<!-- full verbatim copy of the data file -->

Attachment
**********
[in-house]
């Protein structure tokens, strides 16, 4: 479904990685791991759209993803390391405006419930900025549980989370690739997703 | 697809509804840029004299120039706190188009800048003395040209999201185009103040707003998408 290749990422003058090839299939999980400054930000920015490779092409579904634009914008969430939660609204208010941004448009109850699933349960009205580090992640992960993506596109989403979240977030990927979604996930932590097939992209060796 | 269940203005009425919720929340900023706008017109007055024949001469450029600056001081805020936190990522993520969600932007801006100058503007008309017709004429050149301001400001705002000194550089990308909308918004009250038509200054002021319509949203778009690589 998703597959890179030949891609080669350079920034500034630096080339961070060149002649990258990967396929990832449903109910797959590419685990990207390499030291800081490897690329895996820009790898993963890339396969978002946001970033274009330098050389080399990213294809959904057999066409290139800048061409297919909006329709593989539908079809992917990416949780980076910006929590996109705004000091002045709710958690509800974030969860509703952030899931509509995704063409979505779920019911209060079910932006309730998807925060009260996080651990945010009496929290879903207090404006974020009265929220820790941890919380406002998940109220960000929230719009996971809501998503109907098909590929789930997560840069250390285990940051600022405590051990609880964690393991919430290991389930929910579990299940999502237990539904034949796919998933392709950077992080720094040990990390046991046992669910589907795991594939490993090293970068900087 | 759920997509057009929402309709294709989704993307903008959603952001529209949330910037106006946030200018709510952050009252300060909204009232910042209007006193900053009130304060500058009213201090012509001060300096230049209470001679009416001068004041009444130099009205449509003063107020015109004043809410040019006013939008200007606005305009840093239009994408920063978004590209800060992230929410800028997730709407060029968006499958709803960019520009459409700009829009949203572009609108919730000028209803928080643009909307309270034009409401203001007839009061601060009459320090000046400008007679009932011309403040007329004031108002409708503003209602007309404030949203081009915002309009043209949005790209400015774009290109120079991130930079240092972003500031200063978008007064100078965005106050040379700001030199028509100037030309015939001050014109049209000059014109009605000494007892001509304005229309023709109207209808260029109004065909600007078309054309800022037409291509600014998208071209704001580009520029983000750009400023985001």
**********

[in-house]
């Protein structure tokens, strides 16, 4: 479904990685791991759209993803390391405006419930900025549980989370690739997703 | 697809509804840029004299120039706190188009800048003395040209999201185009103040707003998408 290749990422003058090839299939999980400054930000920015490779092409579904634009914008969430939660609204208010941004448009109850699933349960009205580090992640992960993506596109989403979240977030990927979604996930932590097939992209060796 | 269940203005009425919720929340900023706008017109007055024949001469450029600056001081805020936190990522993520969600932007801006100058503007008309017709004429050149301001400001705002000194550089990308909308918004009250038509200054002021319509949203778009690589 998703597959890179030949891609080669350079920034500034630096080339961070060149002649990258990967396929990832449903109910797959590419685990990207390499030291800081490897690329895996820009790898993963890339396969978002946001970033274009330098050389080399990213294809959904057999066409290139800048061409297919909006329709593989539908079809992917990416949780980076910006929590996109705004000091002045709710958690509800974030969860509703952030899931509509995704063409979505779920019911209060079910932006309730998807925060009260996080651990945010009496929290879903207090404006974020009265929220820790941890919380406002998940109220960000929230719009996971809501998503109907098909590929789930997560840069250390285990940051600022405590051990609880964690393991919430290991389930929910579990299940999502237990539904034949796919998933392709950077992080720094040990990390046991046992669910589907795991594939490993090293970068900087 | 759920997509057009929402309709294709989704993307903008959603952001529209949330910037106006946030200018709510952050009252300060909204009232910042209007006193900053009130304060500058009213201090012509001060300096230049209470001679009416001068004041009444130099009205449509003063107020015109004043809410040019006013939008200007606005305009840093239009994408920063978004590209800060992230929410800028997730709407060029968006499958709803960019520009459409700009829009949203572009609108919730000028209803928080643009909307309270034009409401203001007839009061601060009459320090000046400008007679009932011309403040007329004031108002409708503003209602007309404030949203081009915002309009043209949005790209400015774009290109120079991130930079240092972003500031200063978008007064100078965005106050040379700001030199028509100037030309015939001050014109049209000059014109009605000494007892001509304005229309023709109207209808260029109004065909600007078309054309800022037409291509600014998208071209704001580009520029983000750009400023985001």